City's sports fields to be reviewed

Saddle Hill Community Board chairman Scott Weatherall inspects a muddy section of a rugby field...
Saddle Hill Community Board chairman Scott Weatherall inspects a muddy section of a rugby field in Brighton Domain last winter. Photo: Shawn McAvinue
A major review of Dunedin's sports fields, set to begin later this year, could shift goalposts across the city.

However, it is not expected to deliver a quick fix for the Harbour Rugby Club, which continues to eye the possibility of being squeezed off one of its two home grounds and having nowhere else to go.

Dunedin City Council parks and recreation group manager Robert West said yesterday a review of sports fields across the city was expected to begin in a matter of months.

It had been on the council's to-do list for a while, but would begin once work on a tracks audit and playground review were completed, he said.

The review promised to be "a big piece of work" that aimed to help the council better understand the existing provision of sports fields across the city, their use and maintenance demands.

The information would be used to drive investment in fields in a way that best fit the requirements of sports codes, clubs and other users, he said.

"It's quite a complicated piece of work, as you can imagine, because we've got to involve a lot of stakeholders when we start those discussions."

The council - together with Football South and its fundraising efforts - had just completed a major upgrade of Logan Park, which was facing higher demands for use.

However, it has also been criticised over the state of some grounds, particular after wet winter weather, and the state of cricket pitches in summer.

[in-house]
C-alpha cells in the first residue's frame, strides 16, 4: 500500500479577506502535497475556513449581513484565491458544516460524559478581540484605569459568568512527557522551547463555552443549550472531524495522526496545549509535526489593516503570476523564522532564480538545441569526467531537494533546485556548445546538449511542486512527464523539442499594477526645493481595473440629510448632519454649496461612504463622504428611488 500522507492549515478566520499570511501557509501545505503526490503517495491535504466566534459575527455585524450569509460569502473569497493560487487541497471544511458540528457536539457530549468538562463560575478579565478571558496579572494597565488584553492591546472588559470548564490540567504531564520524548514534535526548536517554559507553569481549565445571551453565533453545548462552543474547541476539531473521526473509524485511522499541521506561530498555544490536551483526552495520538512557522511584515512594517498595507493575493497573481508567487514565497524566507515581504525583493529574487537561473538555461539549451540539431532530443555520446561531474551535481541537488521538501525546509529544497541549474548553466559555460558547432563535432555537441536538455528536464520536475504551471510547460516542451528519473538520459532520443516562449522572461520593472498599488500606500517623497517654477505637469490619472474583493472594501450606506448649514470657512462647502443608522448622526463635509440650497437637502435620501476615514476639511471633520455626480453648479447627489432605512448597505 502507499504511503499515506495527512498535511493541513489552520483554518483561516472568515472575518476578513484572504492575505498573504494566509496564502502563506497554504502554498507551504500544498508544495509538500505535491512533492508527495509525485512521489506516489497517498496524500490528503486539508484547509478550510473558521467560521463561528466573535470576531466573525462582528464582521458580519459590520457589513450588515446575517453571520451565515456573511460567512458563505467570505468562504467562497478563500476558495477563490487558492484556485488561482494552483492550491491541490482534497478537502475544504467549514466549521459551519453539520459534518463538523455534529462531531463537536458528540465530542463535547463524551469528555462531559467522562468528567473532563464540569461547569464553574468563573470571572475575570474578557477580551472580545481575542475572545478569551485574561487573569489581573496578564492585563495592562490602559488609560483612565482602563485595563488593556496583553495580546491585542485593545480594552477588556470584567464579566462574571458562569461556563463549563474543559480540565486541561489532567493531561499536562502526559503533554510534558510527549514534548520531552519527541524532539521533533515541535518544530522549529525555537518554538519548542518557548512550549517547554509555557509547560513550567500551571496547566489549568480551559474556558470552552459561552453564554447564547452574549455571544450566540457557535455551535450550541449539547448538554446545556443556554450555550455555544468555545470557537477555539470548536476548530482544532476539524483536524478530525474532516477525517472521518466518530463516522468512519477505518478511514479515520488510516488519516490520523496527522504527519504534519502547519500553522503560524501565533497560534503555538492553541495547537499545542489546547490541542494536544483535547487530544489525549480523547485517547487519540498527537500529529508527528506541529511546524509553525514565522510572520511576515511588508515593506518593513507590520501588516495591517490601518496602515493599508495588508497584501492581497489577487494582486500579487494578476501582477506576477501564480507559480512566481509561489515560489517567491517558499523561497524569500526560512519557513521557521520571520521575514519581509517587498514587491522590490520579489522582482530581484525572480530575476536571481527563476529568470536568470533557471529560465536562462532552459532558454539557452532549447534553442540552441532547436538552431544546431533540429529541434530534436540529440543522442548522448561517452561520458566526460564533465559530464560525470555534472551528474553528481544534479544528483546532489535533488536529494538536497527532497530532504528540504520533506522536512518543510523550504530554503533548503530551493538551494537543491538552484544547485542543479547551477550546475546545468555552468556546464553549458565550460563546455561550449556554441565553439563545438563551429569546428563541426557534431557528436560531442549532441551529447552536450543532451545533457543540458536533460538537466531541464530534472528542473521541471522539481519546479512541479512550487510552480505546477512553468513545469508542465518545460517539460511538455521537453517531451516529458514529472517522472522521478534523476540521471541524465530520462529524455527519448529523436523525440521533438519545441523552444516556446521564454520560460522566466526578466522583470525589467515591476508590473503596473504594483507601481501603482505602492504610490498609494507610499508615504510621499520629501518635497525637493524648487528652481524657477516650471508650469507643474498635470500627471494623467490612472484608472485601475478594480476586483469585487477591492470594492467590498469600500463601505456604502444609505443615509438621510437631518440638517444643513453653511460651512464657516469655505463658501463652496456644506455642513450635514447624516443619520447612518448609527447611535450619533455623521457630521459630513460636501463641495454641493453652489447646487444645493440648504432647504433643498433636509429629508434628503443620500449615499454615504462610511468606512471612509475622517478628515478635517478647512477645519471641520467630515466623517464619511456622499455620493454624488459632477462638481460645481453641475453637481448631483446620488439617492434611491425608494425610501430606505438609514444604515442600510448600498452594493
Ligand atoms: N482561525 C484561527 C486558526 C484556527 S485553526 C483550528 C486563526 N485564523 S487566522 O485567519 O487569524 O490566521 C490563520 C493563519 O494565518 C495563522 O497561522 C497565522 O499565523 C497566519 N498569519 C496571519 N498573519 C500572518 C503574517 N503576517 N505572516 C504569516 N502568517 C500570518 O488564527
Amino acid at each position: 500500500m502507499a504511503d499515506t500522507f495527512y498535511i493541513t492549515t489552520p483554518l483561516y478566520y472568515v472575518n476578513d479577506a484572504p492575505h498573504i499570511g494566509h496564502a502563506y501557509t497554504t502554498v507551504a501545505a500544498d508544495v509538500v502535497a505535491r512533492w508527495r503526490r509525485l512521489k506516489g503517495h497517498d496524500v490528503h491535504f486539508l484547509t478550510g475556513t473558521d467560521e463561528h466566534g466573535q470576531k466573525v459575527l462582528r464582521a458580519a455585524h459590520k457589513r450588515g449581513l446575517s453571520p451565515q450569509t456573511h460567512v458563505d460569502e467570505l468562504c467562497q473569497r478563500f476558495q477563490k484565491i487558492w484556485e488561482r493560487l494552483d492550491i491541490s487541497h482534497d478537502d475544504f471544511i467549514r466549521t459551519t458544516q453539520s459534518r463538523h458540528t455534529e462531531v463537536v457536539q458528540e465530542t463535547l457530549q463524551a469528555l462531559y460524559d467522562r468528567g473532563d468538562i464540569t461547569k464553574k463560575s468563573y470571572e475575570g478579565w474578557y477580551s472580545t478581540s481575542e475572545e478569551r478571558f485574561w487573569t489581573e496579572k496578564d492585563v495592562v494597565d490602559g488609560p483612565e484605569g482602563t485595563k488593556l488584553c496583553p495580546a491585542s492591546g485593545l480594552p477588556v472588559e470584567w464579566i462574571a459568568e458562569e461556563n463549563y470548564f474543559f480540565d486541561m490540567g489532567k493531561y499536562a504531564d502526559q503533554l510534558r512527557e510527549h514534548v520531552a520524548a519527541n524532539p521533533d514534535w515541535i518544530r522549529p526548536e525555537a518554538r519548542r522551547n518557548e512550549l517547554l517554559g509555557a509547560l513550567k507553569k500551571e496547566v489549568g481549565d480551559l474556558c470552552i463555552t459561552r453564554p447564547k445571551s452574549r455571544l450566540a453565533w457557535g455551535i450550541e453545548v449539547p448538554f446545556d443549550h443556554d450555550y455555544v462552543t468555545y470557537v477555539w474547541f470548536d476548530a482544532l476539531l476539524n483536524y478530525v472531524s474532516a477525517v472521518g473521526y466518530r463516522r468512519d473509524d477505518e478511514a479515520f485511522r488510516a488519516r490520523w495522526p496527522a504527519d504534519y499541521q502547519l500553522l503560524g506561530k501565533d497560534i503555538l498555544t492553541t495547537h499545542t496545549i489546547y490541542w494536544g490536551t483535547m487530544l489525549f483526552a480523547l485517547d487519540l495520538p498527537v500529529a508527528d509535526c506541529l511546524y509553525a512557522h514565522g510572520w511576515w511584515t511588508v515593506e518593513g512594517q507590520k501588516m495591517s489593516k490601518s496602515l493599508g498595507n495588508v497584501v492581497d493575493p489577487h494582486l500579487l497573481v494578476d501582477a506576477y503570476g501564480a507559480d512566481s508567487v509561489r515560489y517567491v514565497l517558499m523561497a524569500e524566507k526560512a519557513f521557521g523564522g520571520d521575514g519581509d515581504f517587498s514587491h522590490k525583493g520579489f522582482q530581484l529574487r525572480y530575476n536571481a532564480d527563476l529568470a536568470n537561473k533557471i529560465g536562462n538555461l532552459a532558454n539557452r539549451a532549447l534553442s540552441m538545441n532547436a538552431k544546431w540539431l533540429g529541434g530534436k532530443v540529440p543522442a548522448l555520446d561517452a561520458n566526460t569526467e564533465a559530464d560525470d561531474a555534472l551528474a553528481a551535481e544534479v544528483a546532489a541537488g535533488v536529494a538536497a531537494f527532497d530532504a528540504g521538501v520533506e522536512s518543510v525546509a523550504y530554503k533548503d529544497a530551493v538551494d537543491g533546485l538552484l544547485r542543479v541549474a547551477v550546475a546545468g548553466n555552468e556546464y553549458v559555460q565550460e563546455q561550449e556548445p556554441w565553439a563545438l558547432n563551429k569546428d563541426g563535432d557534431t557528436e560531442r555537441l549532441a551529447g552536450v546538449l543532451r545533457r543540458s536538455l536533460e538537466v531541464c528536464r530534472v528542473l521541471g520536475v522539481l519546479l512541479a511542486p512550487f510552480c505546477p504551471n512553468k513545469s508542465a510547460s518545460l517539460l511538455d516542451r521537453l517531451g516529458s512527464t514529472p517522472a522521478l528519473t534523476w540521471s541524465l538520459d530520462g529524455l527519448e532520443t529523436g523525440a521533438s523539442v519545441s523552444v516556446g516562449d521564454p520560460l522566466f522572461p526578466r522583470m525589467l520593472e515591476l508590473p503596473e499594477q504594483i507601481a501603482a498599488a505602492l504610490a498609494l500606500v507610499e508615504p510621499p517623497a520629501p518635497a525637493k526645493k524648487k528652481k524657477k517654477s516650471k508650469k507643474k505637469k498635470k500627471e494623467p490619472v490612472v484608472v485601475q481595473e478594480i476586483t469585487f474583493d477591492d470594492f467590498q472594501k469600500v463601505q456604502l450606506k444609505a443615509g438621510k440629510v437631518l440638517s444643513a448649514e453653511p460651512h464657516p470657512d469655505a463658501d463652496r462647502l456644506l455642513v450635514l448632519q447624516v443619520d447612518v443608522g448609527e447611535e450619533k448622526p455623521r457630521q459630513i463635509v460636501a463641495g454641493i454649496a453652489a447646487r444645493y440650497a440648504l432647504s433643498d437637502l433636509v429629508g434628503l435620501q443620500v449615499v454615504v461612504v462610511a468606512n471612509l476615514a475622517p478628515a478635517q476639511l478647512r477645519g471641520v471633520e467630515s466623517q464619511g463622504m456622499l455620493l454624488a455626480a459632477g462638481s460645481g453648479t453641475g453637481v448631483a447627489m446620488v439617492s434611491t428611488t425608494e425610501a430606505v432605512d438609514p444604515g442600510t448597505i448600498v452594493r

The review was not prompted by any specific concerns about inadequate numbers of fields or their current maintenance, "but it does feed into that kind of stuff", Mr West said.

"When we receive a concern about drainage on certain pitches or the types of surfaces we've got, it's hard for us to make really robust decisions without knowing what we want to invest in and how we want to invest."

It was too soon to say if the review could lead to a major reshuffle of the types of facilities provided, or where individual clubs or codes were based, he said.

Sports clubs had, in the past, told the council the issue facing the city was not the number of grounds, but where they were located and their quality, he said.

The review also came hot on the heels of the major public spat between the Harbour Rugby Club and its giant industrial neighbour, Ravensdown.

The company owns the Moller Park ground Harbour relies on, and club chairman Lance Spence has accused the company of trying to force it out to pave the way for a development plan.

Mr Spence has also criticised the council over its intention, since reversed, to cease maintaining the ground, citing its private ownership and underuse.

Mr West said yesterday the pending review would not solve either issue, as the council was "sitting on the side" watching the dispute unfold.

However, the council had offered the club alternative venues, Mr West said, and it would continue to maintain Moller Park as long as Harbour continued to use it, he said.

He declined to elaborate on what other venues had been offered to Harbour, should it no longer be able to use Moller Park, saying that would have "knock-on" effects for other stakeholders.


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